CoQ10 Biomarker Trial

The recruitment status of this study is unknown because the information has not been verified recently.
Verified February 2012 by University of Washington.
Recruitment status was  Recruiting
Sponsor:
Collaborator:
Information provided by (Responsible Party):
Jonathan Himmelfarb, University of Washington
ClinicalTrials.gov Identifier:
NCT01408680
First received: July 25, 2011
Last updated: February 3, 2012
Last verified: February 2012
  Purpose

The investigators believe that relieving the oxidative stress experienced by hemodialysis patients may help improve cardiovascular health.

In this study, the investigators hypothesize that administration of coenzyme Q10, as a targeted antioxidant therapy, will ameliorate the excessive oxidative stress experienced by hemodialysis patients. This will lead to improvements in biomarkers of:

  • oxidative stress status
  • inflammatory status
  • endothelial dysfunction

Condition Intervention
Oxidative Stress
Inflammation
Endothelial Dysfunction
Dietary Supplement: Coenzyme Q10
Dietary Supplement: Placebo

Study Type: Interventional
Study Design: Allocation: Randomized
Endpoint Classification: Efficacy Study
Intervention Model: Factorial Assignment
Masking: Double Blind (Subject, Caregiver, Investigator)
Primary Purpose: Prevention
Official Title: Assessing the Effect of the Dietary Supplement Coenzyme Q10 on Biomarkers of Oxidative Stress, Systemic Inflammation, and Endothelial Function in Hemodialysis Patients

Resource links provided by NLM:


Further study details as provided by University of Washington:

Primary Outcome Measures:
  • Change from Baseline in Oxidative Stress Status at 1 month [ Time Frame: 1 month ] [ Designated as safety issue: No ]
    We will examine whether administration of coenzyme Q10 will ameliorate the excessive oxidative stress burden as evidenced by changes in serum biomarkers of oxidative stress at the 1-month visit.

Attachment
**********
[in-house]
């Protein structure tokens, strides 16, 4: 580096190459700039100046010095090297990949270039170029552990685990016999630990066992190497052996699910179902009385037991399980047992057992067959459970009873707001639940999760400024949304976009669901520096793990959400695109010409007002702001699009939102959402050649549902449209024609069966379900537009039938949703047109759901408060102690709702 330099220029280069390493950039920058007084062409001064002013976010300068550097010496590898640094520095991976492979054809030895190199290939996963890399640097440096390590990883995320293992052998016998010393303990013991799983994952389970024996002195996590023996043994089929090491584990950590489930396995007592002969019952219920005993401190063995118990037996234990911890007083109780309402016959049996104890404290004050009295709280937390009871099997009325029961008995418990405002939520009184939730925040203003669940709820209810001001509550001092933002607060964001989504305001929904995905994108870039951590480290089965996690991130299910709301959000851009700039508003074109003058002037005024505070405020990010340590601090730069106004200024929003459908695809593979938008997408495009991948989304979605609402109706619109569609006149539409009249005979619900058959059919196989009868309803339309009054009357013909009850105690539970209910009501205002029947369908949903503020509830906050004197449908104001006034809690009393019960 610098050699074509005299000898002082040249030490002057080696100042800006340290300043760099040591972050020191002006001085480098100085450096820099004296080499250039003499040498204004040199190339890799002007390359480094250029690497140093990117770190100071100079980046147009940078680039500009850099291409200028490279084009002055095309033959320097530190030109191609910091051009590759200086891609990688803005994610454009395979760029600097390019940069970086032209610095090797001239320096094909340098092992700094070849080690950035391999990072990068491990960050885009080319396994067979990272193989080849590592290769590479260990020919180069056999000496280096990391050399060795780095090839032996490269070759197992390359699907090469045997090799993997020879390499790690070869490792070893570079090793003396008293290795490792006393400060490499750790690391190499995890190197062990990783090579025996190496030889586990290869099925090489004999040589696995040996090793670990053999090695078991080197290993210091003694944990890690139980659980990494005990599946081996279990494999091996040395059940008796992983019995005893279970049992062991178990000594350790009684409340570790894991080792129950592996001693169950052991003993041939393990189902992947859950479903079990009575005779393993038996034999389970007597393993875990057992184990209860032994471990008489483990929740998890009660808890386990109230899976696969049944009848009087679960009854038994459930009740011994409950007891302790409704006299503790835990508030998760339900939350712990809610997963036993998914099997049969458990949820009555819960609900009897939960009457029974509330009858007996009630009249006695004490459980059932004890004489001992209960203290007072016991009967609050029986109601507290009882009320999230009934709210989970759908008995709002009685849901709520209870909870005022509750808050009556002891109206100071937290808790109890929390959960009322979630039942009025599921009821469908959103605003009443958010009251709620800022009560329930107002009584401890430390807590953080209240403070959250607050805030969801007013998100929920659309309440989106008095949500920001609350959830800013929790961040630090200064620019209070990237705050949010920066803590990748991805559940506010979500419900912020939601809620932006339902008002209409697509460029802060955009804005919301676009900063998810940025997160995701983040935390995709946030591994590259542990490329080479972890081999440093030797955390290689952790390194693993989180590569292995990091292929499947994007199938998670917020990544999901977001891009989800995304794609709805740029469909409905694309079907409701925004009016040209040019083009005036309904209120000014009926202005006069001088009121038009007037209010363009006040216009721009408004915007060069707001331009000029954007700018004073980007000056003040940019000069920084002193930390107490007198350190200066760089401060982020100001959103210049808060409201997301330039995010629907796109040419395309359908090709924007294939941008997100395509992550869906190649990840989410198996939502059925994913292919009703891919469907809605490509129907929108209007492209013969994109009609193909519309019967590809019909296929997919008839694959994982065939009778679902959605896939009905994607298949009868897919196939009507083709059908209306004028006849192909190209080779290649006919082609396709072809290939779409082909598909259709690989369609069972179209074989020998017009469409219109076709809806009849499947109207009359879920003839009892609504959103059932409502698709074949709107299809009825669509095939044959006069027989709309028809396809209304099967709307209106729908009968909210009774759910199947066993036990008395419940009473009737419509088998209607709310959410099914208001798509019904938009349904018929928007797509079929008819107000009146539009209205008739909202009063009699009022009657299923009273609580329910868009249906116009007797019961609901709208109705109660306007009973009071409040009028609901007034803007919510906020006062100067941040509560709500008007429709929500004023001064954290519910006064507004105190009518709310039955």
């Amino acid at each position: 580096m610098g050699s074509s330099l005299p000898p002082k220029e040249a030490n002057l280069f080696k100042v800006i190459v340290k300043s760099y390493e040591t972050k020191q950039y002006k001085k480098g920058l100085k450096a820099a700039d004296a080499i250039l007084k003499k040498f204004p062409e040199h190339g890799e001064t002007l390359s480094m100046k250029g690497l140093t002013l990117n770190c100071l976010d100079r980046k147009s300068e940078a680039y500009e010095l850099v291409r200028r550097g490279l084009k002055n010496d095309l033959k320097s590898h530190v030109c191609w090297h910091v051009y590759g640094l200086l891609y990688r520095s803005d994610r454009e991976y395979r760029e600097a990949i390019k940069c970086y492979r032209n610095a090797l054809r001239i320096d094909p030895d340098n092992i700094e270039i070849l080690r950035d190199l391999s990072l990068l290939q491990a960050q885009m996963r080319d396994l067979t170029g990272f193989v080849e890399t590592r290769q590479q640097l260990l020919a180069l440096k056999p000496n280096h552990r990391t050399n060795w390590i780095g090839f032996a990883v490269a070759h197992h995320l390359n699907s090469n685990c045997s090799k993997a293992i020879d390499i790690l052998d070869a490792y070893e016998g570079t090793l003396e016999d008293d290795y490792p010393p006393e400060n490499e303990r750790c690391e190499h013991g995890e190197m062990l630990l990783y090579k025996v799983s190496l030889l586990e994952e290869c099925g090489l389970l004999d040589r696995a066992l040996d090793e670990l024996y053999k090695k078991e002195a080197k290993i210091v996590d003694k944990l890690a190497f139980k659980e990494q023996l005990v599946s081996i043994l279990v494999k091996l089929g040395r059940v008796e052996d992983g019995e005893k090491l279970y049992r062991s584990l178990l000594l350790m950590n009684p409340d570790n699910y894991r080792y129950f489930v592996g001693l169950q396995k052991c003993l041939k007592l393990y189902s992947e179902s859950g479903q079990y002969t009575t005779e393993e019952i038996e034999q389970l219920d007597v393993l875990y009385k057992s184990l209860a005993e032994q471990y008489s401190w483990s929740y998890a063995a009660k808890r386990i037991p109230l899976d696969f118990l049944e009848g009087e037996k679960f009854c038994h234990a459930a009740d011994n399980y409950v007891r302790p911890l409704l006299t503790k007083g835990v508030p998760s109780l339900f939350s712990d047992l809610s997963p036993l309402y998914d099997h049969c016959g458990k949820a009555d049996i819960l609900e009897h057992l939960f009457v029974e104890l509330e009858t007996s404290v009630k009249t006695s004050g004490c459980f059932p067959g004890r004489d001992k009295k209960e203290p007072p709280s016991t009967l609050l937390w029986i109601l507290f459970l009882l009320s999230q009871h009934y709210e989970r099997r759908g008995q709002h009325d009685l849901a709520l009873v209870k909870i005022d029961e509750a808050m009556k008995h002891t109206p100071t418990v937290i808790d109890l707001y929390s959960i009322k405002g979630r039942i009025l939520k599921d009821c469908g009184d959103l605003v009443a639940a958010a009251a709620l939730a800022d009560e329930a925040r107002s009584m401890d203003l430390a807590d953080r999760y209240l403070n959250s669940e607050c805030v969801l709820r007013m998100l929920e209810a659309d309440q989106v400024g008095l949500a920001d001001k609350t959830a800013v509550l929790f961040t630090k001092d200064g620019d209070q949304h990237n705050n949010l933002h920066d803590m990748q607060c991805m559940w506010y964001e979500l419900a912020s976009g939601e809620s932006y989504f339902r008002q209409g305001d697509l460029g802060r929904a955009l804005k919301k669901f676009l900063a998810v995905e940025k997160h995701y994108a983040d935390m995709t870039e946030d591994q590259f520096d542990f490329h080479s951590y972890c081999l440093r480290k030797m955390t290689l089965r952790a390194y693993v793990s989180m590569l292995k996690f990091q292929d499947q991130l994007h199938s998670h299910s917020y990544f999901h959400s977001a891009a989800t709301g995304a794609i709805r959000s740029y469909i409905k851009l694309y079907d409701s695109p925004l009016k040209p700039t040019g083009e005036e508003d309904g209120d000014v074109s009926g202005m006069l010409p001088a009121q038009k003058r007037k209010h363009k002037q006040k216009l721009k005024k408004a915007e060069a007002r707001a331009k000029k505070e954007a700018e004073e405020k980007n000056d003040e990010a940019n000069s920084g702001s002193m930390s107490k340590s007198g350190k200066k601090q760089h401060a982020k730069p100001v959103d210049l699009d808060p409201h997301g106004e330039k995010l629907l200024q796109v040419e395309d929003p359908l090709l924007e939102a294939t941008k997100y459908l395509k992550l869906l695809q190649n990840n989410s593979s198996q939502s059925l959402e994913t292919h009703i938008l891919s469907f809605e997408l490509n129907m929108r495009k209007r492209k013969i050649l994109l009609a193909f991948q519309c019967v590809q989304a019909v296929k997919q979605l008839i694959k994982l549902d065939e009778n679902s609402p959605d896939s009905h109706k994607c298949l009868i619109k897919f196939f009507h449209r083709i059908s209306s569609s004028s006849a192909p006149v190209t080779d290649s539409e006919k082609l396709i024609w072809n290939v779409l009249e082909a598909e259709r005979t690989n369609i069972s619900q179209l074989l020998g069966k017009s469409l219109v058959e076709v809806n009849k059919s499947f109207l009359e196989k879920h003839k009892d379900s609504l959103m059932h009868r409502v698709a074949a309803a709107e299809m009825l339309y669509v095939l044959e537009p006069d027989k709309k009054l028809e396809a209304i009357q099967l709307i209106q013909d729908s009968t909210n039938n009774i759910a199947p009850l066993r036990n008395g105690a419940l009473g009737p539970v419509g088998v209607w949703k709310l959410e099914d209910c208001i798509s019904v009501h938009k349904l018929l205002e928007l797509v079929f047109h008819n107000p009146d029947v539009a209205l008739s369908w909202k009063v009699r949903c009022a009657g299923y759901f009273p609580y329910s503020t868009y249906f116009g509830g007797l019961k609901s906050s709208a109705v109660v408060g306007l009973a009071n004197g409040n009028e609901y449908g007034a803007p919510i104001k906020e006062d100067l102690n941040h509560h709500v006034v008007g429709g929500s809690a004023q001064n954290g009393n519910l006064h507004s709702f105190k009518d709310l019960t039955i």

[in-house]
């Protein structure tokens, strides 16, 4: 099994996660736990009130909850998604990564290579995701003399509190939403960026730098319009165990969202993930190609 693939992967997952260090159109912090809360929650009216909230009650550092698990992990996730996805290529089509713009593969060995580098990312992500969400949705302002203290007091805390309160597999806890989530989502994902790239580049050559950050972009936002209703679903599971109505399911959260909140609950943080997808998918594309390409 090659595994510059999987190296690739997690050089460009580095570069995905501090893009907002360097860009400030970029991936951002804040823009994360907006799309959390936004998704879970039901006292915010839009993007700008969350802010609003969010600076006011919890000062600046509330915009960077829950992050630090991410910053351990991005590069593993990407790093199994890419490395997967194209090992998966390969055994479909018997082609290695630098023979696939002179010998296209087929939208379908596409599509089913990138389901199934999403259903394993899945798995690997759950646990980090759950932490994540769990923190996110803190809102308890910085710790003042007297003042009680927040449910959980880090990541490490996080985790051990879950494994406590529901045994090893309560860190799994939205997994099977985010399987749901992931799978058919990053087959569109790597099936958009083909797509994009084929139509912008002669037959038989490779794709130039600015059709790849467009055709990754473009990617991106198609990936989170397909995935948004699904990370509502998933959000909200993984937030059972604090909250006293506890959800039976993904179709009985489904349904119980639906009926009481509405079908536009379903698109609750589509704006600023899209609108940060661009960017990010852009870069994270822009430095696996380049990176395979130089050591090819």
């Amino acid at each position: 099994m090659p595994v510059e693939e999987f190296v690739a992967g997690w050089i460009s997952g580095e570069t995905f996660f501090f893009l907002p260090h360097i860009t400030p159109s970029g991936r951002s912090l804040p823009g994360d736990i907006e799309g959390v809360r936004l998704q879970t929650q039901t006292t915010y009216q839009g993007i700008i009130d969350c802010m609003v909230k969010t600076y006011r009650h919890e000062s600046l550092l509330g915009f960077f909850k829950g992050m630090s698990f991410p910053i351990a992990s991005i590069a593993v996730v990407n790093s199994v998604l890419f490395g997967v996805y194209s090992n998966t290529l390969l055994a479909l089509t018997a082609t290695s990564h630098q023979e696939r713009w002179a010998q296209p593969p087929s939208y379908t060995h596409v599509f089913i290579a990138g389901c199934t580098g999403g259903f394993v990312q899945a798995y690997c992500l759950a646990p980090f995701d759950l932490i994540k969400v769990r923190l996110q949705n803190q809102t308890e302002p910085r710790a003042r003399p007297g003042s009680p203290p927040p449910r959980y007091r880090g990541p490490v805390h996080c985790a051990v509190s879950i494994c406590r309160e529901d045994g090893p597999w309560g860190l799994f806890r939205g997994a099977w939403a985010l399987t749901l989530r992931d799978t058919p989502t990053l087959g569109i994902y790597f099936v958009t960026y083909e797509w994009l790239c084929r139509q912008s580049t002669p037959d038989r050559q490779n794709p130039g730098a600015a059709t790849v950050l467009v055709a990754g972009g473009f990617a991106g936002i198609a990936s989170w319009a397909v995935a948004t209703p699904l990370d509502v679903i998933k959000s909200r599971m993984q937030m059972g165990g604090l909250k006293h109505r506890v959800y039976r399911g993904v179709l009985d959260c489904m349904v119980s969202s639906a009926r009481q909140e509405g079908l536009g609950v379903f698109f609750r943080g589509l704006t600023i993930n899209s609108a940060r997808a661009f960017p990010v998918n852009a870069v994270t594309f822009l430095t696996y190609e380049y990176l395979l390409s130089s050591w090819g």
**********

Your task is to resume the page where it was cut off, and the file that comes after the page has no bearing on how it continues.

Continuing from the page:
• Change from Baseline in Oxidative Stress Status at 2 months [ Time Frame: 2 months ] [ Designated as safety issue: No ]
    We will examine whether administration of coenzyme Q10 will ameliorate the excessive oxidative stress burden as evidenced by changes in serum biomarkers of oxidative stress at the 2-month visit.

  • Change from Baseline in Oxidative Stress Status at 4 months [ Time Frame: 4 months ] [ Designated as safety issue: No ]
    We will examine whether administration of coenzyme Q10 will ameliorate the excessive oxidative stress burden as evidenced by changes in serum biomarkers of oxidative stress at the 4-month visit.


Secondary Outcome Measures:
  • Change from Baseline in Inflammatory Status at 1 month [ Time Frame: 1 month ] [ Designated as safety issue: No ]
    We will examine whether administration of coenzyme Q10 will have an effect on inflammation as evidenced by changes in serum biomarkers of inflammatory status at the 1-month visit.

  • Change from Baseline in Inflammatory Status at 2 months [ Time Frame: 2 months ] [ Designated as safety issue: No ]
    We will examine whether administration of coenzyme Q10 will have an effect on inflammation as evidenced by changes in serum biomarkers of inflammatory status at the 2-month visit.

  • Change from Baseline in Inflammatory Status at 4 months [ Time Frame: 4 months ] [ Designated as safety issue: No ]
    We will examine whether administration of coenzyme Q10 will have an effect on inflammation as evidenced by changes in serum biomarkers of inflammatory status at the 4-month visit.

  • Change from Baseline in Endothelial Function at 1 month [ Time Frame: 1 month ] [ Designated as safety issue: No ]